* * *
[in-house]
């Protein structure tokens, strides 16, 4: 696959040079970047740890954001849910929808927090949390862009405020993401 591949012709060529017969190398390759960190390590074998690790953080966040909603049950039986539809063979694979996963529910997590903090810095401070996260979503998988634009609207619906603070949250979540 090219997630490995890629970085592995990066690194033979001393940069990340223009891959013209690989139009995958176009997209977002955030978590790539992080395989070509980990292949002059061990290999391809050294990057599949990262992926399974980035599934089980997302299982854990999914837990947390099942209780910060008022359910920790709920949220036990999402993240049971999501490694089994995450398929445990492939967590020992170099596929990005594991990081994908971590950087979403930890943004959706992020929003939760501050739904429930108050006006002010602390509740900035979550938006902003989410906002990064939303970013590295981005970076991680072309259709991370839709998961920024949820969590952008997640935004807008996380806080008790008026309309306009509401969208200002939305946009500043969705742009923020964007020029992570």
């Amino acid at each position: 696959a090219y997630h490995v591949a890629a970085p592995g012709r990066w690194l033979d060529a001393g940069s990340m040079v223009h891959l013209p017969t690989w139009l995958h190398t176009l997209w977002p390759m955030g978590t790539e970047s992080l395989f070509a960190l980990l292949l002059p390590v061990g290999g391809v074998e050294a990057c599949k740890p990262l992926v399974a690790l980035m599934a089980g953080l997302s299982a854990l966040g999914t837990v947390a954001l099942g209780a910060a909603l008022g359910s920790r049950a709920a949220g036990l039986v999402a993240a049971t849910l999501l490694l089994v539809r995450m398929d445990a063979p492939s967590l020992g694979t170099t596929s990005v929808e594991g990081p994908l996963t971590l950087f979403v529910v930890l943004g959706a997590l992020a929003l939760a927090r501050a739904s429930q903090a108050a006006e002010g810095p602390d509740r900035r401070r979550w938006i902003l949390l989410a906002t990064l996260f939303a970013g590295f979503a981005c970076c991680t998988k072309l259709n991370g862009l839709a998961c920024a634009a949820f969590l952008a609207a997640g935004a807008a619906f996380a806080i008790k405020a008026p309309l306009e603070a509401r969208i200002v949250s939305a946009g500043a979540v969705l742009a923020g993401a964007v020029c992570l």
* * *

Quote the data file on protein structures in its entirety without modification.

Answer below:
[in-house]
């Protein structure tokens, strides 16, 4: 696959040079970047740890954001849910929808927090949390862009405020993401 591949012709060529017969190398390759960190390590074998690790953080966040909603049950039986539809063979694979996963529910997590903090810095401070996260979503998988634009609207619906603070949250979540 090219997630490995890629970085592995990066690194033979001393940069990340223009891959013209690989139009995958176009997209977002955030978590790539992080395989070509980990292949002059061990290999391809050294990057599949990262992926399974980035599934089980997302299982854990999914837990947390099942209780910060008022359910920790709920949220036990999402993240049971999501490694089994995450398929445990492939967590020992170099596929990005594991990081994908971590950087979403930890943004959706992020929003939760501050739904429930108050006006002010602390509740900035979550938006902003989410906002990064939303970013590295981005970076991680072309259709991370839709998961920024949820969590952008997640935004807008996380806080008790008026309309306009509401969208200002939305946009500043969705742009923020964007020029992570």
């Amino acid at each position: 696959a090219y997630h490995v591949a890629a970085p592995g012709r990066w690194l033979d060529a001393g940069s990340m040079v223009h891959l013209p017969t690989w139009l995958h190398t176009l997209w977002p390759m955030g978590t790539e970047s992080l395989f070509a960190l980990l292949l002059p390590v061990g290999g391809v074998e050294a990057c599949k740890p990262l992926v399974a690790l980035m599934a089980g953080l997302s299982a854990l966040g999914t837990v947390a954001l099942g209780a910060a909603l008022g359910s920790r049950a709920a949220g036990l039986v999402a993240a049971t849910l999501l490694l089994v539809r995450m398929d445990a063979p492939s967590l020992g694979t170099t596929s990005v929808e594991g990081p994908l996963t971590l950087f979403v529910v930890l943004g959706a997590l992020a929003l939760a927090r501050a739904s429930q903090a108050a006006e002010g810095p602390d509740r900035r401070r979550w938006i902003l949390l989410a906002t990064l996260f939303a970013g590295f979503a981005c970076c991680t998988k072309l259709n991370g862009l839709a998961c920024a634009a949820f969590l952008a609207a997640g935004a807008a619906f996380a806080i008790k405020a008026p309309l306009e603070a509401r969208i200002v949250s939305a946009g500043a979540v969705l742009a923020g993401a964007v020029c992570l």